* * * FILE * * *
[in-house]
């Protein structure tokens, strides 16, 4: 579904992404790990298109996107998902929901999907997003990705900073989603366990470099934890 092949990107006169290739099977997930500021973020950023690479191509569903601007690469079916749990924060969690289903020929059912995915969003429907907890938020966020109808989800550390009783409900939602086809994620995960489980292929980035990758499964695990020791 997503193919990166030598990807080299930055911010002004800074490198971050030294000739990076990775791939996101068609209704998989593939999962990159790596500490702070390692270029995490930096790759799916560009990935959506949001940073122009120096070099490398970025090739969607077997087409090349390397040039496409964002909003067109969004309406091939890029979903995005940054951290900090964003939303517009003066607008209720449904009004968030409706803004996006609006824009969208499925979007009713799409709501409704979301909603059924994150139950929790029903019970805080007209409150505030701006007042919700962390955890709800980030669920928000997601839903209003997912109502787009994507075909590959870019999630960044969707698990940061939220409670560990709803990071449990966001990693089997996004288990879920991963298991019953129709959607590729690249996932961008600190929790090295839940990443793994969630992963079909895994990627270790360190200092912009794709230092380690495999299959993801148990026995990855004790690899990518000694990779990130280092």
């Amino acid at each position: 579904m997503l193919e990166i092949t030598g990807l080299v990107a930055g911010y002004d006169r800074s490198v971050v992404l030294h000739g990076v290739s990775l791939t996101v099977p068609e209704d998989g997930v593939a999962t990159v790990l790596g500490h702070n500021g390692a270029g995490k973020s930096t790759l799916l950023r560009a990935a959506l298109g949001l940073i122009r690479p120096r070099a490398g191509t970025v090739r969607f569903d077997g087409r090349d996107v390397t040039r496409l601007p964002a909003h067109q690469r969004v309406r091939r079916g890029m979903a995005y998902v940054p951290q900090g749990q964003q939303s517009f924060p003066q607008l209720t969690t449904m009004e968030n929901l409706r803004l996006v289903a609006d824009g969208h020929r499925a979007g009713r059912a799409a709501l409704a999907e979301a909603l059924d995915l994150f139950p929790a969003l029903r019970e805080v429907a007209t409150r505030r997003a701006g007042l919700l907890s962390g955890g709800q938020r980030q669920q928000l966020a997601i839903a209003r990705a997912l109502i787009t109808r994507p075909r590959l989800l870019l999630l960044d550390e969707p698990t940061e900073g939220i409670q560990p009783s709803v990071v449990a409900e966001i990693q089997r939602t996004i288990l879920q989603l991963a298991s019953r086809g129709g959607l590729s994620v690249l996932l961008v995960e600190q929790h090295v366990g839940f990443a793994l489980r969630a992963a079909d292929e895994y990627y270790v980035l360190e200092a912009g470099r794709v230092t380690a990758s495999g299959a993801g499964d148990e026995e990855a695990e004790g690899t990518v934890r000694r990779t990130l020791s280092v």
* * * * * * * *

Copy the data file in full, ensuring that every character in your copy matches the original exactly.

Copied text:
[in-house]
């Protein structure tokens, strides 16, 4: 579904992404790990298109996107998902929901999907997003990705900073989603366990470099934890 092949990107006169290739099977997930500021973020950023690479191509569903601007690469079916749990924060969690289903020929059912995915969003429907907890938020966020109808989800550390009783409900939602086809994620995960489980292929980035990758499964695990020791 997503193919990166030598990807080299930055911010002004800074490198971050030294000739990076990775791939996101068609209704998989593939999962990159790596500490702070390692270029995490930096790759799916560009990935959506949001940073122009120096070099490398970025090739969607077997087409090349390397040039496409964002909003067109969004309406091939890029979903995005940054951290900090964003939303517009003066607008209720449904009004968030409706803004996006609006824009969208499925979007009713799409709501409704979301909603059924994150139950929790029903019970805080007209409150505030701006007042919700962390955890709800980030669920928000997601839903209003997912109502787009994507075909590959870019999630960044969707698990940061939220409670560990709803990071449990966001990693089997996004288990879920991963298991019953129709959607590729690249996932961008600190929790090295839940990443793994969630992963079909895994990627270790360190200092912009794709230092380690495999299959993801148990026995990855004790690899990518000694990779990130280092």
């Amino acid at each position: 579904m997503l193919e990166i092949t030598g990807l080299v990107a930055g911010y002004d006169r800074s490198v971050v992404l030294h000739g990076v290739s990775l791939t996101v099977p068609e209704d998989g997930v593939a999962t990159v790990l790596g500490h702070n500021g390692a270029g995490k973020s930096t790759l799916l950023r560009a990935a959506l298109g949001l940073i122009r690479p120096r070099a490398g191509t970025v090739r969607f569903d077997g087409r090349d996107v390397t040039r496409l601007p964002a909003h067109q690469r969004v309406r091939r079916g890029m979903a995005y998902v940054p951290q900090g749990q964003q939303s517009f924060p003066q607008l209720t969690t449904m009004e968030n929901l409706r803004l996006v289903a609006d824009g969208h020929r499925a979007g009713r059912a799409a709501l409704a999907e979301a909603l059924d995915l994150f139950p929790a969003l029903r019970e805080v429907a007209t409150r505030r997003a701006g007042l919700l907890s962390g955890g709800q938020r980030q669920q928000l966020a997601i839903a209003r990705a997912l109502i787009t109808r994507p075909r590959l989800l870019l999630l960044d550390e969707p698990t940061e900073g939220i409670q560990p009783s709803v990071v449990a409900e966001i990693q089997r939602t996004i288990l879920q989603l991963a298991s019953r086809g129709g959607l590729s994620v690249l996932l961008v995960e600190q929790h090295v366990g839940f990443a793994l489980r969630a992963a079909d292929e895994y990627y270790v980035l360190e200092a912009g470099r794709v230092t380690a990758s495999g299959a993801g499964d148990e026995e990855a695990e004790g690899t990518v934890r000694r990779t990130l020791s280092v």